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  • Friday, November 13, 2009
    Multisensory self-motion perception in real and virtual environments

    When moving through space, both dynamic visual information (i.e. optic flow) and body-based cues (i.e. proprioceptive and vestibular) jointly specify information about self-motion. Little is currently known about the relative contributions of each of these cues when several are simultaneously available. In a series of experiments, we investigated participants' abilities to perceive self-motion under a variety of sensory/motor conditions (including purely imagined self-motion). Visual information was combined with body-based cues that were provided either by walking in a fully-tracked free-walking space, by walking on a large linear treadmill, or by being passively transported in a robotic wheelchair or 6 degree-of-freedom motion simulator. The importance of body-based cues will be discussed.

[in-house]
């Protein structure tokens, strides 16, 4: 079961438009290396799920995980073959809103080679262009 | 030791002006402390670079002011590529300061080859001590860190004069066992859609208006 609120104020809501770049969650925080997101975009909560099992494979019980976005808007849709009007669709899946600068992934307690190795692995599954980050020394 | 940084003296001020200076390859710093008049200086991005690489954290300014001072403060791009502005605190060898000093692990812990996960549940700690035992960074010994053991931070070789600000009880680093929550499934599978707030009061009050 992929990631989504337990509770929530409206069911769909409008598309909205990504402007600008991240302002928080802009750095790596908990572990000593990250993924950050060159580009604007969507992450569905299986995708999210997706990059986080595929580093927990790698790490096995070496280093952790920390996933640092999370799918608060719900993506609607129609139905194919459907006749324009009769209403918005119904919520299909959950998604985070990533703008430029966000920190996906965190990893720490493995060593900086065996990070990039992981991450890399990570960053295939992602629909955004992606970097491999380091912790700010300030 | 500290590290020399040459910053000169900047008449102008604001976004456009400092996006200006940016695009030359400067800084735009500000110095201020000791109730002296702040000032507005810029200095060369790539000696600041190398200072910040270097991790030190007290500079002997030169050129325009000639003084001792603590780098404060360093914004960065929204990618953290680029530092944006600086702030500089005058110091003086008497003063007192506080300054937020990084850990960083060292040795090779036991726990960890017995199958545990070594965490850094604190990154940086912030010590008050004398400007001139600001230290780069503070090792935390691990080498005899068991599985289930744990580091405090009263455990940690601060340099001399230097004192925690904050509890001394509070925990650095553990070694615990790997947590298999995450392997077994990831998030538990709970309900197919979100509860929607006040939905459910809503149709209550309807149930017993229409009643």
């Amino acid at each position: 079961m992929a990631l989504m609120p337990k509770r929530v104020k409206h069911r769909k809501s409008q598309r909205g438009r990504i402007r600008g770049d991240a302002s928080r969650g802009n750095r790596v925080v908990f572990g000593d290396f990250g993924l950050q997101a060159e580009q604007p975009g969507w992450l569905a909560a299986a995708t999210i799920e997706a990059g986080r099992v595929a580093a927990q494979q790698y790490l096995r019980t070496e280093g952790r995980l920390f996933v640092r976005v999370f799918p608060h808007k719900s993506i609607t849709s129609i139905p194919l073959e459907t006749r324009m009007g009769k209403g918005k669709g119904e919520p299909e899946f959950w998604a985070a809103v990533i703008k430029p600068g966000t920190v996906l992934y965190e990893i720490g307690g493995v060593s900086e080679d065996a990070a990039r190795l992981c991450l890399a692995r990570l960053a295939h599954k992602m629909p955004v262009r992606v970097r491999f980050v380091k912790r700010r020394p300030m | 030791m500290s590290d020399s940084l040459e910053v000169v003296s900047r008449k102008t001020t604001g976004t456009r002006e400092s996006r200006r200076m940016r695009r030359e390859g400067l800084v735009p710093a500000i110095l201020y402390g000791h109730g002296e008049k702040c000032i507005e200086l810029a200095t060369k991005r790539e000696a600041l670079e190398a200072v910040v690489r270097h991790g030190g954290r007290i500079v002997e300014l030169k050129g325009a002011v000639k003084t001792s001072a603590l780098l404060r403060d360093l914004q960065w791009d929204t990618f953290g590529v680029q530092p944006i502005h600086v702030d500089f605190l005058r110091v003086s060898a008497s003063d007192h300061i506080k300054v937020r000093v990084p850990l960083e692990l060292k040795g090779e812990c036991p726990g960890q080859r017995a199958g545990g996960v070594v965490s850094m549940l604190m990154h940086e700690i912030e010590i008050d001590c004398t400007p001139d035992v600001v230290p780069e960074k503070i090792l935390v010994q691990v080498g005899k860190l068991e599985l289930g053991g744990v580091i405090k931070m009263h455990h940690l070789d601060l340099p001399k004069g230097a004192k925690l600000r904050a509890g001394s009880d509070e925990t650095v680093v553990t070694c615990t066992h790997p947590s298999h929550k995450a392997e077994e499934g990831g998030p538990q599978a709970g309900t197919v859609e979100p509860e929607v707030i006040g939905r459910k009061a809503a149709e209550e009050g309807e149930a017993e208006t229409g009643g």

In the last part of my talk, I will be introducing a new state-of-the-art research facility that we are developing at the Toronto Rehabilitation Institute called the Challenging Environments Assessment Laboratory (CEAL). This facility consists of a large (6m x 6m), 6-degree-of-freedom motion platform that can be outfitted with various, interchangeable payloads (portable, self-contained laboratories). Currently three unique payloads are being constructed, including one that has a real ice floor and can produce snow and winds up to 15 km an hour and another that consists of a 180 degree field-of-view curved projection screen that can be combined with a treadmill interface. CEAL will provide unique opportunities for researchers interested in areas ranging from, for example, perception-action coupling, multisensory integration (visual, auditory, proprioceptive and vestibular), locomotion, visual and auditory perception, etc. and collaborations are highly encouraged.

    Jenny Campos
    U of Toronto